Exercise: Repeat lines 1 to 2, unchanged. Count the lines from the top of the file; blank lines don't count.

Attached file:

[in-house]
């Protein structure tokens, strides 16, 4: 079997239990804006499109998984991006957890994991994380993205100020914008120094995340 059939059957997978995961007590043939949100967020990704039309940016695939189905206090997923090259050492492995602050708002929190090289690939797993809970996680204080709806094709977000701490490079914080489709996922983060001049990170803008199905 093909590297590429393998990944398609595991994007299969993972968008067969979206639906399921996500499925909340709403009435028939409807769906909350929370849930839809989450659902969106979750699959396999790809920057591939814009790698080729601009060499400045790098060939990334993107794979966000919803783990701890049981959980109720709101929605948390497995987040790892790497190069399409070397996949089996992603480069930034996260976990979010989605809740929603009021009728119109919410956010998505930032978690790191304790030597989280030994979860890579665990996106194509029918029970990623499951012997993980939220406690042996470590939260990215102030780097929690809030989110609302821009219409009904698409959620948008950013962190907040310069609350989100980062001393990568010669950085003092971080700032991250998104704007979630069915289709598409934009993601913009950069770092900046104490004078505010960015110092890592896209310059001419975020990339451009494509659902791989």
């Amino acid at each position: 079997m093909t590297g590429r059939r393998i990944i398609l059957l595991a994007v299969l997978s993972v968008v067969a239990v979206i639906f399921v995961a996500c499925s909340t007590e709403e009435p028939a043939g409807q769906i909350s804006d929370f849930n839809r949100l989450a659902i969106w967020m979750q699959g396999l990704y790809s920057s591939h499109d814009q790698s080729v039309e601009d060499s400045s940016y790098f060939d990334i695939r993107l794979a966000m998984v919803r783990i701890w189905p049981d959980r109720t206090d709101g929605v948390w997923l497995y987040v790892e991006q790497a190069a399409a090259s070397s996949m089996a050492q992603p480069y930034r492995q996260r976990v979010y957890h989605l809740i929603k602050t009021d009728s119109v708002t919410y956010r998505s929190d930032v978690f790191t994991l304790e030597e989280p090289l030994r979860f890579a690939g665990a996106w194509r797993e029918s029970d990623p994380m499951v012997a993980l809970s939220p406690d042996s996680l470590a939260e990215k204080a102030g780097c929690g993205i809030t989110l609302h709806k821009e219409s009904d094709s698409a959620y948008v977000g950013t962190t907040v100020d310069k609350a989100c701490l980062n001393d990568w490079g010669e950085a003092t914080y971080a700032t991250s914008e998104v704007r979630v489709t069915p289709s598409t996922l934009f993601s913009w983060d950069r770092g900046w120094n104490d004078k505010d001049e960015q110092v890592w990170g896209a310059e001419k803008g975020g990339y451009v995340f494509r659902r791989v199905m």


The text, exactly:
[in-house]
């Protein structure tokens, strides 16, 4: 079997239990804006499109998984991006957890994991994380993205100020914008120094995340 059939059957997978995961007590043939949100967020990704039309940016695939189905206090997923090259050492492995602050708002929190090289690939797993809970996680204080709806094709977000701490490079914080489709996922983060001049990170803008199905 093909590297590429393998990944398609595991994007299969993972968008067969979206639906399921996500499925909340709403009435028939409807769906909350929370849930839809989450659902969106979750699959396999790809920057591939814009790698080729601009060499400045790098060939990334993107794979966000919803783990701890049981959980109720709101929605948390497995987040790892790497190069399409070397996949089996992603480069930034996260976990979010989605809740929603009021009728119109919410956010998505930032978690790191304790030597989280030994979860890579665990996106194509029918029970990623499951012997993980939220406690042996470590939260990215102030780097929690809030989110609302821009219409009904698409959620948008950013962190907040310069609350989100980062001393990568010669950085003092971080700032991250998104704007979630069915289709598409934009993601913009950069770092900046104490004078505010960015110092890592896209310059001419975020990339451009494509659902791989």